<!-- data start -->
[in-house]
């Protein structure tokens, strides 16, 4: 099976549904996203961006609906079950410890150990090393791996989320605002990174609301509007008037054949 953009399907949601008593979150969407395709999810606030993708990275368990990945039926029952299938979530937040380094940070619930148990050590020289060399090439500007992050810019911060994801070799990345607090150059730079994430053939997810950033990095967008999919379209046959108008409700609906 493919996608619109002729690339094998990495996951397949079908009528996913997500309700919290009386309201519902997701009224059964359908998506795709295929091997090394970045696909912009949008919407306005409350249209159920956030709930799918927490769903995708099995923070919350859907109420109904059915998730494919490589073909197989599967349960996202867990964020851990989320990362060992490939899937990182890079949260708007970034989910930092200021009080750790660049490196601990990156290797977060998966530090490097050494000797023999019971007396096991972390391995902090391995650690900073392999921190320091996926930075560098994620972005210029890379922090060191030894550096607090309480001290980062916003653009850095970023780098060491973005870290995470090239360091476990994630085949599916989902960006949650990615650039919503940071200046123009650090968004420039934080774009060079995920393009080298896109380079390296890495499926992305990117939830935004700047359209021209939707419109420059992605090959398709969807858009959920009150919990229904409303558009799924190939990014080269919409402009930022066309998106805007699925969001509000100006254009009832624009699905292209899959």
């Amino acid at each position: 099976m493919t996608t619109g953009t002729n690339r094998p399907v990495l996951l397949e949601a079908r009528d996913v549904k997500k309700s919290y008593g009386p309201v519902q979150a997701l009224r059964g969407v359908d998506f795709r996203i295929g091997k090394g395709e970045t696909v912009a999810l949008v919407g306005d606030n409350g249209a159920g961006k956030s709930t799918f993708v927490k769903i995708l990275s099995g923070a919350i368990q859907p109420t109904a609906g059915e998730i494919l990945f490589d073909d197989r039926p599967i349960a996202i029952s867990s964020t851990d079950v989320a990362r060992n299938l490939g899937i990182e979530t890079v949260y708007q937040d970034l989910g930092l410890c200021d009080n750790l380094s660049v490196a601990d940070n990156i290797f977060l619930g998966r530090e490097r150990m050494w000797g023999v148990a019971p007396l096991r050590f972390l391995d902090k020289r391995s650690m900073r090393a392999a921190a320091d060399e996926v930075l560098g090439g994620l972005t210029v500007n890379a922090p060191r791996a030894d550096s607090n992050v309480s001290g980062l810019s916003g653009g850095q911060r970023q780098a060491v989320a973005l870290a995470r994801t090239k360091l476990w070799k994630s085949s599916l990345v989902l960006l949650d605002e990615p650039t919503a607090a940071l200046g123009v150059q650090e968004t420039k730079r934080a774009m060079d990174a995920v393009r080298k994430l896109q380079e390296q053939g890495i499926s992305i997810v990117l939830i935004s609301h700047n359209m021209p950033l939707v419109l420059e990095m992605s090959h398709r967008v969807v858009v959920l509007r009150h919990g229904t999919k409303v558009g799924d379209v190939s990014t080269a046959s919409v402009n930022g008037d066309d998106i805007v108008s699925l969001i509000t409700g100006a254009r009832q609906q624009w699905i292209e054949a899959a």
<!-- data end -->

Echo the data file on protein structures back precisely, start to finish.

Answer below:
[in-house]
């Protein structure tokens, strides 16, 4: 099976549904996203961006609906079950410890150990090393791996989320605002990174609301509007008037054949 953009399907949601008593979150969407395709999810606030993708990275368990990945039926029952299938979530937040380094940070619930148990050590020289060399090439500007992050810019911060994801070799990345607090150059730079994430053939997810950033990095967008999919379209046959108008409700609906 493919996608619109002729690339094998990495996951397949079908009528996913997500309700919290009386309201519902997701009224059964359908998506795709295929091997090394970045696909912009949008919407306005409350249209159920956030709930799918927490769903995708099995923070919350859907109420109904059915998730494919490589073909197989599967349960996202867990964020851990989320990362060992490939899937990182890079949260708007970034989910930092200021009080750790660049490196601990990156290797977060998966530090490097050494000797023999019971007396096991972390391995902090391995650690900073392999921190320091996926930075560098994620972005210029890379922090060191030894550096607090309480001290980062916003653009850095970023780098060491973005870290995470090239360091476990994630085949599916989902960006949650990615650039919503940071200046123009650090968004420039934080774009060079995920393009080298896109380079390296890495499926992305990117939830935004700047359209021209939707419109420059992605090959398709969807858009959920009150919990229904409303558009799924190939990014080269919409402009930022066309998106805007699925969001509000100006254009009832624009699905292209899959």
């Amino acid at each position: 099976m493919t996608t619109g953009t002729n690339r094998p399907v990495l996951l397949e949601a079908r009528d996913v549904k997500k309700s919290y008593g009386p309201v519902q979150a997701l009224r059964g969407v359908d998506f795709r996203i295929g091997k090394g395709e970045t696909v912009a999810l949008v919407g306005d606030n409350g249209a159920g961006k956030s709930t799918f993708v927490k769903i995708l990275s099995g923070a919350i368990q859907p109420t109904a609906g059915e998730i494919l990945f490589d073909d197989r039926p599967i349960a996202i029952s867990s964020t851990d079950v989320a990362r060992n299938l490939g899937i990182e979530t890079v949260y708007q937040d970034l989910g930092l410890c200021d009080n750790l380094s660049v490196a601990d940070n990156i290797f977060l619930g998966r530090e490097r150990m050494w000797g023999v148990a019971p007396l096991r050590f972390l391995d902090k020289r391995s650690m900073r090393a392999a921190a320091d060399e996926v930075l560098g090439g994620l972005t210029v500007n890379a922090p060191r791996a030894d550096s607090n992050v309480s001290g980062l810019s916003g653009g850095q911060r970023q780098a060491v989320a973005l870290a995470r994801t090239k360091l476990w070799k994630s085949s599916l990345v989902l960006l949650d605002e990615p650039t919503a607090a940071l200046g123009v150059q650090e968004t420039k730079r934080a774009m060079d990174a995920v393009r080298k994430l896109q380079e390296q053939g890495i499926s992305i997810v990117l939830i935004s609301h700047n359209m021209p950033l939707v419109l420059e990095m992605s090959h398709r967008v969807v858009v959920l509007r009150h919990g229904t999919k409303v558009g799924d379209v190939s990014t080269a046959s919409v402009n930022g008037d066309d998106i805007v108008s699925l969001i509000t409700g100006a254009r009832q609906q624009w699905i292209e054949a899959a």